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At the 2012 Detroit Auto Show, Ford‘s head of product development Derrick Kuzak addressed some of the rumors circulating about their famed Mustang sports car. Though many of Kuzak’s answers are vague and don’t give a real conclusion, some reading in between the lines gives us a hint of things to come.
In terms of independent rear suspension being a possibility for the next-generation Mustang, Kuzak stated that it was a tad early to even speak about it but that recognizing Ford’s commitment to product excellence, “it will probably give you a sense of direction we [Ford] have.” But things got interesting when asked about a four-cylinder Mustang, Kuzak answered with:
Let me put this in context. When we talked about downsizing to six-cylinders in F-series trucks several years ago, people looked at us like we were crazy. You can take the same view about Mustang.”
While Ford’s CEO Alan Mulally said, “This is one of the coolest things about EcoBoost. You get all that torque at the low rpm so you not only get all the bandwidth, but you get a machine that’s even more fun to drive. We didn’t know how everybody was going to accept that, but wow have they ever accepted that.”
Even though it clearly doesn’t state anything – and we never expected Ford to come outright and say a four-cylinder Mustang is in the works – it’s not hard to believe that a Mustang with an EcoBoost four-cylinder is already being developed.
[Source: Automobile Magazine]
Future Mustang may go global targeting cars like the BMW M3
Ford is planning an independent rear suspension (IRS) for the next-generation Mustang. Due out in 2014, this next model will celebrate 50 years of the iconic pony car.
The news comes from Motor Trend after discussions with several Ford execs and one unnamed company insider. It is also based on several assumptions, which include the fact that a new global independent rear end platform is in the works after Ford canceled plans for a different rear-drive independent platform that was to underpin the Mustang, next generation Ford Falcon (in Australia) and an upcoming Lincoln model.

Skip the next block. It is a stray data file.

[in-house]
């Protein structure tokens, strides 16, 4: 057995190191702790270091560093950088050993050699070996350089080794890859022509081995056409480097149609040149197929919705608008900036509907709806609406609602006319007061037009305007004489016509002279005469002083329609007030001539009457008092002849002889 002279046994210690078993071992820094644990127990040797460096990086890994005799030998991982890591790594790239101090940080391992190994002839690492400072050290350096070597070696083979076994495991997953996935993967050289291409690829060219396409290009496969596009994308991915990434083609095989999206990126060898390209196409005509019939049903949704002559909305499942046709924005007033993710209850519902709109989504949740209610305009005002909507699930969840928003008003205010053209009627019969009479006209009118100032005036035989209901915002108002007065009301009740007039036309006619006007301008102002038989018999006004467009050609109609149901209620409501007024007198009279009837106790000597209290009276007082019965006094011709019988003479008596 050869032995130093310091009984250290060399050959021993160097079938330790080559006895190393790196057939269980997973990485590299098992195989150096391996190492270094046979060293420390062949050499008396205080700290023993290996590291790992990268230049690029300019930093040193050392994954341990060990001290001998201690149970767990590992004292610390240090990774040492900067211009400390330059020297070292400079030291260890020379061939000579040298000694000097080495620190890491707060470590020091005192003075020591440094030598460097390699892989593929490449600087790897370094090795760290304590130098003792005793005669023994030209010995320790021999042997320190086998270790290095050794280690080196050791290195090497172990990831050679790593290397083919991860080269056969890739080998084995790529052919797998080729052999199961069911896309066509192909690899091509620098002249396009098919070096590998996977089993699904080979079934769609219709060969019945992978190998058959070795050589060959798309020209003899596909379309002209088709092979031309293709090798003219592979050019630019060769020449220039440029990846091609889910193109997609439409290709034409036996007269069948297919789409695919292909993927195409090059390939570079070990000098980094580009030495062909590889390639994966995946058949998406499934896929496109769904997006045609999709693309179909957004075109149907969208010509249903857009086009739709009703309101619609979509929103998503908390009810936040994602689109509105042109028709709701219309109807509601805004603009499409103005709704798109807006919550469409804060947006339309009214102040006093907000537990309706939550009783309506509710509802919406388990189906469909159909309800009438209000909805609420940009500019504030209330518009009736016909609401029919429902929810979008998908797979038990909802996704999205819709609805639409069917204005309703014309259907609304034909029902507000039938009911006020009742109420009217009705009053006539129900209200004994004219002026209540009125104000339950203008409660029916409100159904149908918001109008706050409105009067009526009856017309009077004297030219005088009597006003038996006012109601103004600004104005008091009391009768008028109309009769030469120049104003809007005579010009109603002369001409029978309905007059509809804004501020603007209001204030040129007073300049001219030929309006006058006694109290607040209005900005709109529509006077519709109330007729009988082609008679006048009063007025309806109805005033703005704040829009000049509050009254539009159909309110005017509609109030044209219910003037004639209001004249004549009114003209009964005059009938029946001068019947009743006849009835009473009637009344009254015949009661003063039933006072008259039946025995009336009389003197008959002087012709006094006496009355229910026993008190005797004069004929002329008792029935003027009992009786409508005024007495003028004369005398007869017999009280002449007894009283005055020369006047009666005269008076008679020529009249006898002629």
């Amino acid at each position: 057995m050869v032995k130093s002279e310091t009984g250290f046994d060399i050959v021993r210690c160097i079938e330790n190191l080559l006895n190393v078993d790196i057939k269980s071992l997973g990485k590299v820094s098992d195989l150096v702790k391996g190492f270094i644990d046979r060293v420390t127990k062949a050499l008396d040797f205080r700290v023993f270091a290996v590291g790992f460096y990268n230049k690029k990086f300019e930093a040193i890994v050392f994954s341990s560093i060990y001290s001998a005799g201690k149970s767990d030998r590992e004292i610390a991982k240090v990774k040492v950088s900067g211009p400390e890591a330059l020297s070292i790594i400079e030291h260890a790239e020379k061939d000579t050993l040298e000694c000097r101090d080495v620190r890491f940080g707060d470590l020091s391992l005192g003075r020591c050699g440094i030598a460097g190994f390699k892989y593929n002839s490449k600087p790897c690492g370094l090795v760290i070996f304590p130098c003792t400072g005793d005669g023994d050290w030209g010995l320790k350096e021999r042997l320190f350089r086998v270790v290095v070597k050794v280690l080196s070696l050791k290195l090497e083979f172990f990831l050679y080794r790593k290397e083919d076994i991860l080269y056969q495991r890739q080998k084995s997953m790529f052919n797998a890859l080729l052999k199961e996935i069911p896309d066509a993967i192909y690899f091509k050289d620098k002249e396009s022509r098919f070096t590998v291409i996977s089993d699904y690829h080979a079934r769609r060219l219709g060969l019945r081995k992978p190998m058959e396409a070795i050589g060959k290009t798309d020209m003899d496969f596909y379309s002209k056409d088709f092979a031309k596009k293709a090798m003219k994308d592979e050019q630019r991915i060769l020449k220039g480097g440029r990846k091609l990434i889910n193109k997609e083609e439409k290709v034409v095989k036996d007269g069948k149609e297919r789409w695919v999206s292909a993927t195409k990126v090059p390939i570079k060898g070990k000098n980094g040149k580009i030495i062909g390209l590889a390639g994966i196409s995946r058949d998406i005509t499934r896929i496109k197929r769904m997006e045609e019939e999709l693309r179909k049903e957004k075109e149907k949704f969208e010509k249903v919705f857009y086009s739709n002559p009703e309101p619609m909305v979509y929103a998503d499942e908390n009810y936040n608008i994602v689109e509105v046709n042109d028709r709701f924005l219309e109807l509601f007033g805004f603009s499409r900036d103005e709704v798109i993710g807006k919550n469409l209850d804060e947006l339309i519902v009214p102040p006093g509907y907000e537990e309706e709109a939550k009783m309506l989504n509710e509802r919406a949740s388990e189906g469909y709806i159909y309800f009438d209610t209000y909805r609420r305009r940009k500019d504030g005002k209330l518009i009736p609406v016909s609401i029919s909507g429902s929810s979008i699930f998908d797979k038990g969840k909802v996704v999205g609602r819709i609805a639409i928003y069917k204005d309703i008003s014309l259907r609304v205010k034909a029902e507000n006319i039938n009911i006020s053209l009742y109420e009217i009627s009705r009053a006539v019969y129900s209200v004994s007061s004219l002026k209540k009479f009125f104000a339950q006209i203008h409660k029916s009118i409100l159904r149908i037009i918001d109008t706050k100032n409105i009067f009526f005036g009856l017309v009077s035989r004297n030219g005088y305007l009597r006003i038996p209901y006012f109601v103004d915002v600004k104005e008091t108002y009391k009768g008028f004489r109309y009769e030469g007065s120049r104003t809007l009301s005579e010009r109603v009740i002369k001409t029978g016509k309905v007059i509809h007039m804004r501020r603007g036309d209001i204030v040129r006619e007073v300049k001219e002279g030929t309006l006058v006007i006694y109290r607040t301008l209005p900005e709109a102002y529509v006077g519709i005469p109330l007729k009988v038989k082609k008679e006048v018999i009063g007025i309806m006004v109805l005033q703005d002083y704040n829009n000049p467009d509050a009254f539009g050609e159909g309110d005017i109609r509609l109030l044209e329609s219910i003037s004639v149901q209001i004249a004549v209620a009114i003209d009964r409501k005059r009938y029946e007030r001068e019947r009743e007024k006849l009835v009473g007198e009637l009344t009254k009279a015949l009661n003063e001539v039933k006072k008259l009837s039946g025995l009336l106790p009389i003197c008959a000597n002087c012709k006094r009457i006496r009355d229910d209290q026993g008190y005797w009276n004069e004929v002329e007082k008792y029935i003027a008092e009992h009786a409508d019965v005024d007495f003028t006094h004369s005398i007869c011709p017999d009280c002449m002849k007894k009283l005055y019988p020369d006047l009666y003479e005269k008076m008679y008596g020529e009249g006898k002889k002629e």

A new Mustang-based IRS platform would mean that the Falcon and Lincoln models would be canceled – which Ford has indicated is already the case for the Falcon, a model that has seen sales slum considerably over the past several years.
In order to make a new IRS platform affordable, Ford would have to take the Mustang global. While this does meet with Ford’s new One Ford approach for global platforms, in our recent discussions with Ford marketing boss Jim Farley, he indicated that the Mustang wasn’t likely to ever become a global seller.
Many of the details are still unclear and the report suggests the next Mustang may simply be an evolution of the current car or that it may go in two other very-different directions. The first would be along the lines of the BMW M3, shrinking the size of the car and using a twin-turbo EcoBoost V6. The second would be to take the car to an almost exotic level and take on cars like the Nissan GT-R.